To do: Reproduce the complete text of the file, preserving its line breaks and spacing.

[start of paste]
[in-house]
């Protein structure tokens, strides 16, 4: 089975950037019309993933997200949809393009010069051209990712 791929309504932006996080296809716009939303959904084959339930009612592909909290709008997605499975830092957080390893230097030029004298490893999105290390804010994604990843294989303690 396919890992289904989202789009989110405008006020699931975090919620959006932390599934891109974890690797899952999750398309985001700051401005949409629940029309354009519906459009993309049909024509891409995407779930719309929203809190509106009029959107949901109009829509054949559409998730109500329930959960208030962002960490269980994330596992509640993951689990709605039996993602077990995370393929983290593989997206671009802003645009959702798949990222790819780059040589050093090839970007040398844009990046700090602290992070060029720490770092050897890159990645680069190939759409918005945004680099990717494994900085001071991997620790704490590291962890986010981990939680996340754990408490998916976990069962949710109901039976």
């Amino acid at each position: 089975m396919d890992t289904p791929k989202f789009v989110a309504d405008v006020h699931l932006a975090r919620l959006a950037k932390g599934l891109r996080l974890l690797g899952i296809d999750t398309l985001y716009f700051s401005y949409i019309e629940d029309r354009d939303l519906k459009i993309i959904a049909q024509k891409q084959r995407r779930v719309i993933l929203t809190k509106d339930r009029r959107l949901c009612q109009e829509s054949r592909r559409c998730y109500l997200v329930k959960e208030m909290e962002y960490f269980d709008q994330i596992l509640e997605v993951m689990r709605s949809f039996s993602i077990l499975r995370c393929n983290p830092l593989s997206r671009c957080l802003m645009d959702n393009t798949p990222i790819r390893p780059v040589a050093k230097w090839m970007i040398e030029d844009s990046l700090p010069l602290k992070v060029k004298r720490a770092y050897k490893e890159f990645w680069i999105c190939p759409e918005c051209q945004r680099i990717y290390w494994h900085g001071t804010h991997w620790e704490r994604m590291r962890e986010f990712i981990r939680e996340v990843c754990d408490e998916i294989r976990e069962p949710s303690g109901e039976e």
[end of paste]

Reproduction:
[in-house]
């Protein structure tokens, strides 16, 4: 089975950037019309993933997200949809393009010069051209990712 791929309504932006996080296809716009939303959904084959339930009612592909909290709008997605499975830092957080390893230097030029004298490893999105290390804010994604990843294989303690 396919890992289904989202789009989110405008006020699931975090919620959006932390599934891109974890690797899952999750398309985001700051401005949409629940029309354009519906459009993309049909024509891409995407779930719309929203809190509106009029959107949901109009829509054949559409998730109500329930959960208030962002960490269980994330596992509640993951689990709605039996993602077990995370393929983290593989997206671009802003645009959702798949990222790819780059040589050093090839970007040398844009990046700090602290992070060029720490770092050897890159990645680069190939759409918005945004680099990717494994900085001071991997620790704490590291962890986010981990939680996340754990408490998916976990069962949710109901039976």
């Amino acid at each position: 089975m396919d890992t289904p791929k989202f789009v989110a309504d405008v006020h699931l932006a975090r919620l959006a950037k932390g599934l891109r996080l974890l690797g899952i296809d999750t398309l985001y716009f700051s401005y949409i019309e629940d029309r354009d939303l519906k459009i993309i959904a049909q024509k891409q084959r995407r779930v719309i993933l929203t809190k509106d339930r009029r959107l949901c009612q109009e829509s054949r592909r559409c998730y109500l997200v329930k959960e208030m909290e962002y960490f269980d709008q994330i596992l509640e997605v993951m689990r709605s949809f039996s993602i077990l499975r995370c393929n983290p830092l593989s997206r671009c957080l802003m645009d959702n393009t798949p990222i790819r390893p780059v040589a050093k230097w090839m970007i040398e030029d844009s990046l700090p010069l602290k992070v060029k004298r720490a770092y050897k490893e890159f990645w680069i999105c190939p759409e918005c051209q945004r680099i990717y290390w494994h900085g001071t804010h991997w620790e704490r994604m590291r962890e986010f990712i981990r939680e996340v990843c754990d408490e998916i294989r976990e069962p949710s303690g109901e039976e």